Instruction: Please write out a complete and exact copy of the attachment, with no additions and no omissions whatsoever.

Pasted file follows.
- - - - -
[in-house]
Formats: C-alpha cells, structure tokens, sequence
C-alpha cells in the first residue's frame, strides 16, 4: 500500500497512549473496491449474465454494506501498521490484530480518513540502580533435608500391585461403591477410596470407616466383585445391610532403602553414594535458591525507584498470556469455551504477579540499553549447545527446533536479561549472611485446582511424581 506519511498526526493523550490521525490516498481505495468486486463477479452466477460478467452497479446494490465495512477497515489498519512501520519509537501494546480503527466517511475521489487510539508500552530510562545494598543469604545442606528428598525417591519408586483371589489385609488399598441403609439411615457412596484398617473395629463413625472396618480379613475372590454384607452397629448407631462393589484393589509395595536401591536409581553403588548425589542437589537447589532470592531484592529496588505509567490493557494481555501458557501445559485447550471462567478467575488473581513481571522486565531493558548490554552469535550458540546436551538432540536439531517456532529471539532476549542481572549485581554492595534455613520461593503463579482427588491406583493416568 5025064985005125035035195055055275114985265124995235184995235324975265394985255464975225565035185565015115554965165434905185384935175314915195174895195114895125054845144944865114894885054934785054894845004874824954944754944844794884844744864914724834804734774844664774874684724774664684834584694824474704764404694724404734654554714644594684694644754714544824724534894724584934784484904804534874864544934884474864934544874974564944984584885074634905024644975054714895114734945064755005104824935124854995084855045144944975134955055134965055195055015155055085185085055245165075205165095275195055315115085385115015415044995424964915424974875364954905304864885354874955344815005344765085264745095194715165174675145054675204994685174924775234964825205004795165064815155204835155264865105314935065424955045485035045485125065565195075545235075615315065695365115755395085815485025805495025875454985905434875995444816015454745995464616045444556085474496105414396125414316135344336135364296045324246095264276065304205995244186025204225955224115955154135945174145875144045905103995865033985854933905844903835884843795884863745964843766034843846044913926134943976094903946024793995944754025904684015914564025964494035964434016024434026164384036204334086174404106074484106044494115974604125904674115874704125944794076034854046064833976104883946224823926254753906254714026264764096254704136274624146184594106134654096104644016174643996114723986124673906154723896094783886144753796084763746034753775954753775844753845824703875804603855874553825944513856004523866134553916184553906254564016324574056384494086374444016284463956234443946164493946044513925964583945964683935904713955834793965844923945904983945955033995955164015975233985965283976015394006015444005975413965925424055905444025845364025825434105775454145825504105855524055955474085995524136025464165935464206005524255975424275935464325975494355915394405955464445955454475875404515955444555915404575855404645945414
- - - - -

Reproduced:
[in-house]
Formats: C-alpha cells, structure tokens, sequence
C-alpha cells in the first residue's frame, strides 16, 4: 500500500497512549473496491449474465454494506501498521490484530480518513540502580533435608500391585461403591477410596470407616466383585445391610532403602553414594535458591525507584498470556469455551504477579540499553549447545527446533536479561549472611485446582511424581 506519511498526526493523550490521525490516498481505495468486486463477479452466477460478467452497479446494490465495512477497515489498519512501520519509537501494546480503527466517511475521489487510539508500552530510562545494598543469604545442606528428598525417591519408586483371589489385609488399598441403609439411615457412596484398617473395629463413625472396618480379613475372590454384607452397629448407631462393589484393589509395595536401591536409581553403588548425589542437589537447589532470592531484592529496588505509567490493557494481555501458557501445559485447550471462567478467575488473581513481571522486565531493558548490554552469535550458540546436551538432540536439531517456532529471539532476549542481572549485581554492595534455613520461593503463579482427588491406583493416568 5025064985005125035035195055055275114985265124995235184995235324975265394985255464975225565035185565015115554965165434905185384935175314915195174895195114895125054845144944865114894885054934785054894845004874824954944754944844794884844744864914724834804734774844664774874684724774664684834584694824474704764404694724404734654554714644594684694644754714544824724534894724584934784484904804534874864544934884474864934544874974564944984584885074634905024644975054714895114734945064755005104824935124854995084855045144944975134955055134965055195055015155055085185085055245165075205165095275195055315115085385115015415044995424964915424974875364954905304864885354874955344815005344765085264745095194715165174675145054675204994685174924775234964825205004795165064815155204835155264865105314935065424955045485035045485125065565195075545235075615315065695365115755395085815485025805495025875454985905434875995444816015454745995464616045444556085474496105414396125414316135344336135364296045324246095264276065304205995244186025204225955224115955154135945174145875144045905103995865033985854933905844903835884843795884863745964843766034843846044913926134943976094903946024793995944754025904684015914564025964494035964434016024434026164384036204334086174404106074484106044494115974604125904674115874704125944794076034854046064833976104883946224823926254753906254714026264764096254704136274624146184594106134654096104644016174643996114723986124673906154723896094783886144753796084763746034753775954753775844753845824703875804603855874553825944513856004523866134553916184553906254564016324574056384494086374444016284463956234443946164493946044513925964583945964683935904713955834793965844923945904983945955033995955164015975233985965283976015394006015444005975413965925424055905444025845364025825434105775454145825504105855524055955474085995524136025464165935464206005524255975424275935464325975494355915394405955464445955454475875404515955444555915404575855404645945414